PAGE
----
D. A. Powell: “Tarnished Angel”

This month, we bring you a poem (published in Poetry Northwest Fall-Winter 2009-10 v4.n2) that figures a complex struggle and longing. Musing on its origins, D. A. Powell writes that “Etel Adnan’s Master of the Eclipse includes a beautiful recounting of her friendship with the Iraqi poet Buland al-Haidari, who, being of Kurdish descent, had to leave Baghdad to escape persecution under the Hussein regime. ‘The earth holds nothing new for this outcast,’ he wrote from Lebanon, where he spent much of his exile. Adnan describes an evening with al-Haidari, a conversation she calls ‘The Night of the Angels.’ Describing himself as a fallen angel, al-Haidari says ‘…Only angels are real. But angels don’t last. They reproduce themselves by looking into a mirror and then they die; the reflection they see is a newly born angel…They are supreme go-betweens, like poets.’ Adnan’s recounting of al-Haidari’s spontaneous sermon on angels was one of the sources of inspiration for this poem. Also, Milton, whose ‘sonorous metal blowing martial sounds’ I was trying to echo in the prosody. …

Natasha Trethewey: “Mexico”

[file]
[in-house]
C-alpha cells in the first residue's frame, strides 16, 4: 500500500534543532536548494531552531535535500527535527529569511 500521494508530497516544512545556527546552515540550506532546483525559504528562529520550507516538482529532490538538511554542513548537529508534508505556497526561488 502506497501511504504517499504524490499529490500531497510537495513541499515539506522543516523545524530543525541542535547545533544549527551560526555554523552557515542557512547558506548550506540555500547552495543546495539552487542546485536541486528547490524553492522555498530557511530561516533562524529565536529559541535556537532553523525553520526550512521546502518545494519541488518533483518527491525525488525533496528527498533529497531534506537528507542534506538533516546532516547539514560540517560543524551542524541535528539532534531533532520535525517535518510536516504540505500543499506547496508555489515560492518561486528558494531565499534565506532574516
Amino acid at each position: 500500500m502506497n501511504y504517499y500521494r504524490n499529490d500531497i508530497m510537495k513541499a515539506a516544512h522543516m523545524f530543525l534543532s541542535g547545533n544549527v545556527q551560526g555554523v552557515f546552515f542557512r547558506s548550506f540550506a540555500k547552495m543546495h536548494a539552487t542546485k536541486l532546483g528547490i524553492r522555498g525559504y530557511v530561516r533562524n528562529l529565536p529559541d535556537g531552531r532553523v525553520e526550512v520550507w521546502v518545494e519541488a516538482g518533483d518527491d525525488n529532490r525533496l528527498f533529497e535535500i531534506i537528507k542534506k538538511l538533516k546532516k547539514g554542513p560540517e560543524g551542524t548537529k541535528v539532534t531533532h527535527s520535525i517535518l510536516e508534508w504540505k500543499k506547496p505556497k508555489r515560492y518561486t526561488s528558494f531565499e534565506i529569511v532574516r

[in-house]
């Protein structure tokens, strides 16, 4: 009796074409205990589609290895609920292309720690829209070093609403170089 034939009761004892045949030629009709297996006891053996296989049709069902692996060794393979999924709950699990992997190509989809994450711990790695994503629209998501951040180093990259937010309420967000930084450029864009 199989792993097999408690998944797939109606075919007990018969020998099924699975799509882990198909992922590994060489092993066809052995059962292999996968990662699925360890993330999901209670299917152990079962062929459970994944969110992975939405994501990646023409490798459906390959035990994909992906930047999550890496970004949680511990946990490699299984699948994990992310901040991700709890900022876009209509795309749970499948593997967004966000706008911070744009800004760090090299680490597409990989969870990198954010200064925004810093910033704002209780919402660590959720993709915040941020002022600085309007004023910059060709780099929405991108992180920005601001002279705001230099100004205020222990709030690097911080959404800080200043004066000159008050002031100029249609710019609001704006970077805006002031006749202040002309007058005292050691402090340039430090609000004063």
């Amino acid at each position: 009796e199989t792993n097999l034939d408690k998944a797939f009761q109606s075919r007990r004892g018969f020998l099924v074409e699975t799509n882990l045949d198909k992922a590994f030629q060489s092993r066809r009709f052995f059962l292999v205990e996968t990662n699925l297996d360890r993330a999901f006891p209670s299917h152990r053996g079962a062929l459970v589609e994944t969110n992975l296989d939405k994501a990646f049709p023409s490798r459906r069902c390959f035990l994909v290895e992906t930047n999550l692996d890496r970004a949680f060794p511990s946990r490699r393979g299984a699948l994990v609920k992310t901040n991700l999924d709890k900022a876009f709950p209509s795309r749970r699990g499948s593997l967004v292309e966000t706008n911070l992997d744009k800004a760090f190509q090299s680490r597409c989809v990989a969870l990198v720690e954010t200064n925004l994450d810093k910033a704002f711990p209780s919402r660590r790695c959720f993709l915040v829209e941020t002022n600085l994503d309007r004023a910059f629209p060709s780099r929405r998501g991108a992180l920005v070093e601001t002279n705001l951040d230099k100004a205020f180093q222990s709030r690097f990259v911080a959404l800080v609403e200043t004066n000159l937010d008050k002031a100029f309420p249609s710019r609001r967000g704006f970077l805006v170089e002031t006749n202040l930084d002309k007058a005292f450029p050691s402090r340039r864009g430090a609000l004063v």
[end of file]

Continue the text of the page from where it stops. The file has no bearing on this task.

This month, words plucked from memory.  Natasha Trethewey writes that her poem, “Mexico,” which appears in Poetry Northwest Fall-Winter 2009-10 v4.n2, “began as an attempt to make sense of a memory that has stayed with me all these years.  As a small child on vacation with my parents, I managed to step off the pool’s edge into deep water before either of them saw what I was doing. I must have been in there only moments, but I have carried with me the image of the sunlight coming in above my head, my mother’s frantic response, and then later—as if it were part of that moment—the sound of water coming from the bathroom and the slant of light on the tiles in our hotel room.  When I began writing the poem I did not know what those images would give way to, nor that—because my mother is no longer alive—I would see in that imagery the blueprint for the loss to come.” Mexico It always comes back like this:      light streaming in, the sound of …

Bruce Beasley: “Year’s End Paradoxography”

For the first month of the new year, we bring you a poem by Bruce Beasley that appears in Poetry Northwest Fall-Winter 2009-10 v4.n2.  About this piece, the author writes, “I had been reading about the ancient literary collections in Latin and Greek called ‘paradoxographies,’ which were assemblages of brief notations of bizarre occurrences considered portentous, bewildering, wonderful, and strange: monstrous births, miraculous weather phenomena, astonishing reports of the barely believable but urgently interpretable events of the world.

Fall & Winter 2009-2010

David Biespiel says farewell Natasha Trethewey sits on a mule in Monterrey C. K. Williams remembers the miserable mysteries before Roe v. Wade Kenneth Fields knows “One Love” Also: Mary Jo Salter, Talvikki Ansel, Wendy Willis, W. S. Di Piero, Michael Collier, Christian Wiman, Stanley Plumly, D. A. Powell, & more Read David Biespiel’s commentary: “In your hands is my last issue as editor of this magazine…”